The consequences of slow technology adoption are thus far-reaching. UK manufacturers are falling behind in terms of cost-effectiveness, product quality and customisation capabilities. Their ability to integrate into global value chains and leverage emerging technologies is also limited, and this is leading to weakened international collaboration and strained commercial partnerships. It’s clear that slow technology adoption is detrimental to the competitiveness of the UK’s manufacturing sector, but it’s equally important to understand why.
Despite the UK being ranked third in the world in terms of technology investment overall, less than one percent goes into industrial digital technology, an indicator that the manufacturing industry is not an attractive area for innovators to grow their business.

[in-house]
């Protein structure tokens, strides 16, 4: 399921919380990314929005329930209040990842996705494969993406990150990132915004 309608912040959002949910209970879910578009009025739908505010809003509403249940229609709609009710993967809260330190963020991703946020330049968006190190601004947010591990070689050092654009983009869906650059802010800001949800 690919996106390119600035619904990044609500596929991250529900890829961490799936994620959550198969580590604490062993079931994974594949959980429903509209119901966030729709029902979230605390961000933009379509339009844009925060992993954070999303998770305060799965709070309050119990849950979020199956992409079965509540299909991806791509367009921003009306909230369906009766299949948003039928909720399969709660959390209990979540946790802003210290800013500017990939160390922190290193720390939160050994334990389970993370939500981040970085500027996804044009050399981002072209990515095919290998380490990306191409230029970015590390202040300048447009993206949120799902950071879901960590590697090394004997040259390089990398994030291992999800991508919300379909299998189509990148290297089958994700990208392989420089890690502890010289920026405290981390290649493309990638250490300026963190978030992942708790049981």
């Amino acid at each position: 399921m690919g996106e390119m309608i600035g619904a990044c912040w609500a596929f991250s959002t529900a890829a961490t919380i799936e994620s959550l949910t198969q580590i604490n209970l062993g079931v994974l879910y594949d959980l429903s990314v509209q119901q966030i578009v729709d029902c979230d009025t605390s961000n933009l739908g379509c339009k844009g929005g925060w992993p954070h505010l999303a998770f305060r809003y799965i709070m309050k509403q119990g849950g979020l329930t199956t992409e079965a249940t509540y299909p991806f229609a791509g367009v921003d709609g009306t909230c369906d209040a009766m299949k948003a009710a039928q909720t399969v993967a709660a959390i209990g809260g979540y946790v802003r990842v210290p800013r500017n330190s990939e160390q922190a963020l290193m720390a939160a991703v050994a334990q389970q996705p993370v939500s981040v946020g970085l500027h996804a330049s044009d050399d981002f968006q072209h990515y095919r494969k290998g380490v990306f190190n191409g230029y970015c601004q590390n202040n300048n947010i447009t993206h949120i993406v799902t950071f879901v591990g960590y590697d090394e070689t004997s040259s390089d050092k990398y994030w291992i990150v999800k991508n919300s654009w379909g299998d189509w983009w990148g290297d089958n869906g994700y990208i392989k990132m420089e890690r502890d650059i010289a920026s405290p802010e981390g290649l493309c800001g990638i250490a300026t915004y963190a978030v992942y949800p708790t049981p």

The barriers preventing manufacturing from propelling forward
One might wonder why UK manufacturing growth has seemingly stalled in recent years. At Digital Catapult, we’re committed to driving industry growth and delivering for the economy, and we’re keen to assess what’s halting the adoption of new innovations in manufacturing, and how this can be mitigated. With the UK workforce ageing and pay growth slowing down, manufacturing businesses find themselves in a challenging position.
Many are struggling with limited resources and are solely focused on day-to-day operations to keep their doors open. For the most part, manufacturing companies are focused on short-term benefits over strategic growth, decreasing their levels of productivity and operational efficiency. One key issue at the macro level is the industry’s emphasis on short-term incremental innovation rather than long term scaling and successful adoption.
This approach often leads to solutions that are not readily leveraged or applied at the necessary pace to keep up with global trends and demand. It is crucial for the industry to prioritise scalable and adoptable solutions that can be effectively implemented to meet the needs of a rapidly evolving world. By shifting the focus towards long-term scalability and successful adoption, which we endeavour to achieve at Digital Catapult, the industry can ensure that innovative solutions are effectively deployed in a timely and impactful manner.